running the establishment.

About the middle of the forenoon we had a wild gale here, coming off
the bay, and the river was full of vessels fleeing to shelter under
the Point. Desmond and I went out this evening and brought in a couple
boards, which we have cut up into length for bunks; but as we have yet
to make a raise on some nails, we will use them tonight for a floor,
and I guess we will need one, for it looks as if we were going to have
a great shower.

_Thursday Morning, August 13._

Last night we had a holy terror of a storm. The wind blew almost a
hurricane, the water was a continuous deluge, and the thunder and
lightning were terrific. Many of the tents went down, but ours stood
up nobly. Those boards of ours were a perfect godsend, as a brook of
no mean proportions ran through our tent, and we were perched above
it, high if not dry. Jess. Dewey’s tent was one of those that blew
over, and everything in it got thoroughly soaked. I thought, at one
time, ours would have to go. It must have been a sight, Dan. and I each
hugging a tent-pole and holding it down for dear life.

———————

_CVI_

POINT LOOKOUT, MD., _August 18, 1863_.

I was terribly provoked this evening. I had just got comfortably
settled down to write a letter when I was ordered out on a detail. I
soon found it was to load boards, at the wharf, for the sutler. As I
was on guard last night, and going on again tomorrow, it looked to
me very much like crowding the mourners; and more than that, I did
not like being ordered out to do work they have no right to put on a
soldier anyway; but to keep peace in the family I went and did the
work, and now, at ten o’clock, I have got back to my letter. I have
been very busy today, and have something to show for it. Dan. and I got
hold of some more boards and immediately proceeded to build a palace.
We have a good one, the walls four feet high with our big tent perched
on top, a bunk on each side, a table, and lots of spare room, not to
mention a well-fitted board floor.

We have an addition to our company in the shape of a contraband who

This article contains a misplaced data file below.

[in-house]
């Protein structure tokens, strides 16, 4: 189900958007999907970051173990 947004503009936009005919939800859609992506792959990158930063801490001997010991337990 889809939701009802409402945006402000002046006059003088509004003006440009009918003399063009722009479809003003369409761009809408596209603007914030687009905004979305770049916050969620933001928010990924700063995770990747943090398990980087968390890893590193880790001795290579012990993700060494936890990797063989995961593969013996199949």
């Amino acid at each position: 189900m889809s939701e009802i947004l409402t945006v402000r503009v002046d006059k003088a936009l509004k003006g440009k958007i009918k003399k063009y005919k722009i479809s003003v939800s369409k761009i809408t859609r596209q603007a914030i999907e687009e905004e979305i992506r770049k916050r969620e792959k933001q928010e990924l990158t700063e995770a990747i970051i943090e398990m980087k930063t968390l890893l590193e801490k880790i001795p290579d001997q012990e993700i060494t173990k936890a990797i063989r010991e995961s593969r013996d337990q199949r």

come across from Virginia in a little dugout canoe the other night.
We took him in to the cook, and he is earning his keep.

_Wednesday Morning, August 10._

We are getting quite a gathering of prisoners here. Several hundred
arrived yesterday. The increasing force of prisoners calls for extra
vigilance on our part. We now have two Dahlgren boat howitzers posted
so as to command the rebel camp, and are going to have four more. The
rebels are set to do their own work—to dig wells, build cook houses,
&c. In such a crowd you will always find a proportion of smarties, and
a few of the lordly ones kicked up a rumpus and swore they would not do
any work for the United States. They changed their mind when they were
strung up without any parley, and the joke of the thing was that a good
many of the prisoners were tickled to death to see them disciplined.

Did you ever know Sam. Newell? He was one of the squad that enlisted
from our company into the regular cavalry last fall. When we were in
Washington on our way down here, he came on from the front with a lot
of dismounted cavalrymen, and when we came down here he simply got
homesick. So he got on board the boat and came along with us. This was
nothing more nor less than desertion, and he was arrested here and put
under guard. But one fine morning Samuel turns up missing and is not
heard from again for several days, when he appears at the guard house
under full military escort and is again in the toils and more carefully
guarded than before. When he ran away he went up country about forty
miles and let himself to work in a sawmill. The owner has a schooner on
which he ships wood down here to the Point, and the next trip he made
Sam. came along to help work the boat. He kept pretty shady while they
were unloading here, but one of our officers got his eye on him and
Sam. was ingloriously dragged out of his hole. I guess most of those
fellows who went into the cavalry wish they had stayed with the old
Second. They missed that long furlough at home, and life with the
regulars is not like soldiering with your own crowd of old-time friends
and acquaintances.

———————

_CVII_

POINT LOOKOUT, MD., _August 22, 1863_.

Irene [Mrs. Wasley,] Mrs. Col. Carr and some other women came down
on the boat day before yesterday. I got the little bundle, ate the
cakes, enjoyed your cooking, and was delighted with the fine towel. We
now have four or five times as many prisoners here as there are men
to guard them. I put a picture in the mail today. It will look quite
pretty framed, but I value it most as a record up to date of the boys
of Company I. I only wish the copy had been prepared by some one a
little more accustomed to that sort of work.

———————

_CVIII_

POINT LOOKOUT, MD., _August 26, 1863_.